After watching cancel culture go after the Marilyn Monroe statue in Palm Springs, I learned something interesting. A local TV station, KESQ TV, took a survey of residents on their opinion of the 26-foot statue unveiled last night downtown Palm Springs amidst supporters and protestors.
Here was one of the questions:
“The statue will be a fun and free attraction for visitors and residents of Palm Springs.” The answers came back with an overwhelming 86% agreement vs 12% disagreement.
Isn’t that interesting? Despite protests and voices against the statue — because some think it’s misogynistic and sexist — most people don’t agree and find it fun and something they like. It makes me believe that the voices wanting to get rid of our past, cancelling Dr. Seuss, Mr. Potato Head, Gone With the Wind, etc. are only aa handful of people. They are not the majority. But they are very vocal and often win out. I see a lot of our corporations being afraid of being canceled and they cave under pressure.
Here’s another question from the survey:
“The statue is offensive and should not be displayed in our City.” The survey ended up with a 13% agree to 83% disagree ratio among those who participated.
Here’s a video from the unveiling yesterday with protestors and supporters:
What are your thoughts about cancel culture? Do you think the people wanting to get rid of our past are in the majority? Or are they a small group of people?
There’s a big brouhaha in my old hometown. The statue called “Forever Marilyn” will be unveiled Sunday evening in downtown Palm Springs, Calif. The 26-foot Marilyn stood near the same site from 2012 to 2014 — and nobody objected. In fact, it was quite the tourist attraction.
Now there’s a protest being organized by Palm Springs’ very own Trina Turk, the famous designer. There are women’s groups from as far away as Los Angeles planning to protest the statue. Good luck to them — the temperature in Palm Springs was 123 degrees yesterday!
What changed from 2012 to 2021 that made Marilyn Monroe controversial?
According to an article in The Desert Sun, the local Gannett paper, “A protest in opposition to the installation is scheduled for 6 p.m. on Museum Way between Museum Drive and Belardo Road, according to a Facebook event created by the Women’s March LA Foundation.” Here are some excerpts from the article:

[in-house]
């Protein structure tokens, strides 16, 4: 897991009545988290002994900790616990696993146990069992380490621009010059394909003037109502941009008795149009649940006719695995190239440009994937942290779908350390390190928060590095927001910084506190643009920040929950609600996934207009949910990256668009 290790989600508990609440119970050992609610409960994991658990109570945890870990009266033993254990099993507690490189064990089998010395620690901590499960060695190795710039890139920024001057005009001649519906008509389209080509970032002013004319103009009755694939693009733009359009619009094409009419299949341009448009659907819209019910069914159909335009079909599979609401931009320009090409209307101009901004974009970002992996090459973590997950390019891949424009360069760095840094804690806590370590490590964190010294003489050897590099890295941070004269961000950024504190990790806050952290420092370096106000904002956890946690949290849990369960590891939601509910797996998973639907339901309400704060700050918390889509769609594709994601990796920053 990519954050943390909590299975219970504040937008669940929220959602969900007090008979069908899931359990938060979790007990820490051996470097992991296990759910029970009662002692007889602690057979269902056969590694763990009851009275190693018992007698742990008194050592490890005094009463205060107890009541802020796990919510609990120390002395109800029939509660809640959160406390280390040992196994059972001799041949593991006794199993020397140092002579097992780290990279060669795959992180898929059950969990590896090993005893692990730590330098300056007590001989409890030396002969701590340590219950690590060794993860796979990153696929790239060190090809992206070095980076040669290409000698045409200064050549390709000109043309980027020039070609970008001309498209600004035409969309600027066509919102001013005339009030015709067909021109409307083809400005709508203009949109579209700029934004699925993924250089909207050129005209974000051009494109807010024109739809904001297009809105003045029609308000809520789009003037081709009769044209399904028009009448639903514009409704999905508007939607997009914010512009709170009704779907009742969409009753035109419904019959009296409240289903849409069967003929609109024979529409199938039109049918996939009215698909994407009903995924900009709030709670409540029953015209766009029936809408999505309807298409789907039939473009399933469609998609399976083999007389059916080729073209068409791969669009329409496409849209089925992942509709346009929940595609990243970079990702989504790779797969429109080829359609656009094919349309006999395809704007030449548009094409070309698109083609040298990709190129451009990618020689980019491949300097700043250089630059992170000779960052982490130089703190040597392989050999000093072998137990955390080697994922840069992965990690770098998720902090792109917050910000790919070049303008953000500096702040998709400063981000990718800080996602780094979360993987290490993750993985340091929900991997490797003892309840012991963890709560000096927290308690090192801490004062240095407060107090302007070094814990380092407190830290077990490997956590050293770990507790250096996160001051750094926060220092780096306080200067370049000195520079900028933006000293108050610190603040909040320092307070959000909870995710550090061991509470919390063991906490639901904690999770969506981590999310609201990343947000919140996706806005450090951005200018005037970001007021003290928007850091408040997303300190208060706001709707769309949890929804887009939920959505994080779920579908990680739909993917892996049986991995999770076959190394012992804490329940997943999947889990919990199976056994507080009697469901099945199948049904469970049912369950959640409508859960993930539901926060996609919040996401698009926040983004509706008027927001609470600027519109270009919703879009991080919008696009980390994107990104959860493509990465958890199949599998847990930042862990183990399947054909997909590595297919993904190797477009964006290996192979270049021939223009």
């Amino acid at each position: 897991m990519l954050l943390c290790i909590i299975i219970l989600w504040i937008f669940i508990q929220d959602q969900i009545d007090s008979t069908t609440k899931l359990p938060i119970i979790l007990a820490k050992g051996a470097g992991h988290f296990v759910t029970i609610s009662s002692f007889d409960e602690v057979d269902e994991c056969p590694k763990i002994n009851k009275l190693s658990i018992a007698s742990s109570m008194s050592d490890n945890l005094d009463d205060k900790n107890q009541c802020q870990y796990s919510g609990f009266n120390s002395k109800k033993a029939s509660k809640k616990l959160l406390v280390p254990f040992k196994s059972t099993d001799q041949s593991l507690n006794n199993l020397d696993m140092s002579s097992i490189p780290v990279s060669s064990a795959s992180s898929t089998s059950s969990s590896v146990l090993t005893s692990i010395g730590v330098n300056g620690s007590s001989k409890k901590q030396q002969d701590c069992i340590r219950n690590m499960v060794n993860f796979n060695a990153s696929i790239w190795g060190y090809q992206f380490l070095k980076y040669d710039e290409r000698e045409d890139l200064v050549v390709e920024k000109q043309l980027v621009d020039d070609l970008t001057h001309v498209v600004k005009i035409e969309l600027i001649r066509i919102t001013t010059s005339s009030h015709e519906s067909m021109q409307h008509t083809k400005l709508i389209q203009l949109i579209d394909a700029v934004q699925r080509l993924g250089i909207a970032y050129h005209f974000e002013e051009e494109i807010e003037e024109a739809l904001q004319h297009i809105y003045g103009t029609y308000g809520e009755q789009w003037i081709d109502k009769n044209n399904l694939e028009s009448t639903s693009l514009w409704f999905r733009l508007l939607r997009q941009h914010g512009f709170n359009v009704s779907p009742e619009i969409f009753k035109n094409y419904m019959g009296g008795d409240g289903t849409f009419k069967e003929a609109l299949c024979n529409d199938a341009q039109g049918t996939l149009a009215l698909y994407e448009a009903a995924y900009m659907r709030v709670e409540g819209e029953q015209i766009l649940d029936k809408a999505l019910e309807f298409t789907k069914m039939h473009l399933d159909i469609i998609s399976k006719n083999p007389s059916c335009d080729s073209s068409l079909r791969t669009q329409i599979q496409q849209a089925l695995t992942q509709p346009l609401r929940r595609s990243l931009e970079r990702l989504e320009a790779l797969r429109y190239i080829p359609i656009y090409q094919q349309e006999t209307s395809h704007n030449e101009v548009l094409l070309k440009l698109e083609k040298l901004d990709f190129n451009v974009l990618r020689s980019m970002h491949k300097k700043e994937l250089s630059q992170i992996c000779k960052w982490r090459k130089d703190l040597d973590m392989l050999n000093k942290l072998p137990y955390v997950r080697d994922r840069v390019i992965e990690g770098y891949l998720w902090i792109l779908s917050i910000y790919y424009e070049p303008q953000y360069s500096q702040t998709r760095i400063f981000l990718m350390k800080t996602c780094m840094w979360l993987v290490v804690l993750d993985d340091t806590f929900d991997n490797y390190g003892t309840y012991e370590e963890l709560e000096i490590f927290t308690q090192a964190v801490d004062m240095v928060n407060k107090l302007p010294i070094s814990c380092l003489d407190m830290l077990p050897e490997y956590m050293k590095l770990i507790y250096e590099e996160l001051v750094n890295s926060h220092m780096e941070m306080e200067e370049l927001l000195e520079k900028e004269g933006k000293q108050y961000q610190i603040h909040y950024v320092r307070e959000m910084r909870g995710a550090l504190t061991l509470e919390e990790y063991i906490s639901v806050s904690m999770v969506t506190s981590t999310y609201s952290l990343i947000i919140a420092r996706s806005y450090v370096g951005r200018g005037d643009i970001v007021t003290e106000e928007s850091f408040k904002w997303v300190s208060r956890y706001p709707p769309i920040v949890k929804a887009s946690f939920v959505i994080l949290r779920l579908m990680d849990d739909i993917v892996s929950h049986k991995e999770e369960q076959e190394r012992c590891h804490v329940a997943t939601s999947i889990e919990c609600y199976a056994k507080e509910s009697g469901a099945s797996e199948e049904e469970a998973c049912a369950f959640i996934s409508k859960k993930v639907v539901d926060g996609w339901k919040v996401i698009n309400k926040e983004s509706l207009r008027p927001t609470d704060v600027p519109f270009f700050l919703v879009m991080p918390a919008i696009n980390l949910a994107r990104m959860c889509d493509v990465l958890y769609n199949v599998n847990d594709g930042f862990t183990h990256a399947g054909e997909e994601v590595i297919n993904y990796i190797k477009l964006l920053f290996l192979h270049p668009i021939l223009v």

The foundation’s chapters from the Inland Empire and Riverside along with local organizations are coordinating on the protest, which is meant to “voice our dissent to the statue being installed on Museum Way,” according to Trina Turk, co-head of a participating group called the Committee to Relocate Marilyn.
The installation has been the subject of controversy for months. Some have voiced opposition to the statue’s planned location on Museum Way, while others have decried its general presence in the city as misogynistic and antithetical to Palm Springs’ values.
Meanwhile, supporters say the statue will drive tourism to the city following months of closures for businesses due to the COVID-19 pandemic.
Aftab Dada, chairman of PS Resorts — the hotels association organization that bought the statue and is organizing Sunday’s event — said the its prior installation in the city from 2012 to 2014 brought “millions and millions of dollars in publicity” and “immensely helped all the businesses in downtown Palm Springs.”
A group under the name “Me Too Marilyn” held a protest against the statue in May. That group’s leader, former Palm Springs Art Museum director Elizabeth Armstrong, has called the statue “hyper-sexualized” and said the Palm Springs City Council did not solicit enough public input before deciding on the Museum Way location.
I don’t believe Turk is the one calling for Marilyn to be cancelled. From what I’ve read, her objection is the location. But others think the statue is sexist and misogynist. They don’t want the statue to be up period. For example, the former director for the Palm Springs Art Museum Armstrong is upset because she thinks it encourages “upskirting.” She said the statue will literally be mooning museum visitors.
What are your thoughts about “Forever Marilyn?” Do you think it’s sexist and misogynist? Or do you think it’s a blast from the past of pop culture? Should Marilyn Monroe be cancelled?What are your thoughts about cancel culture?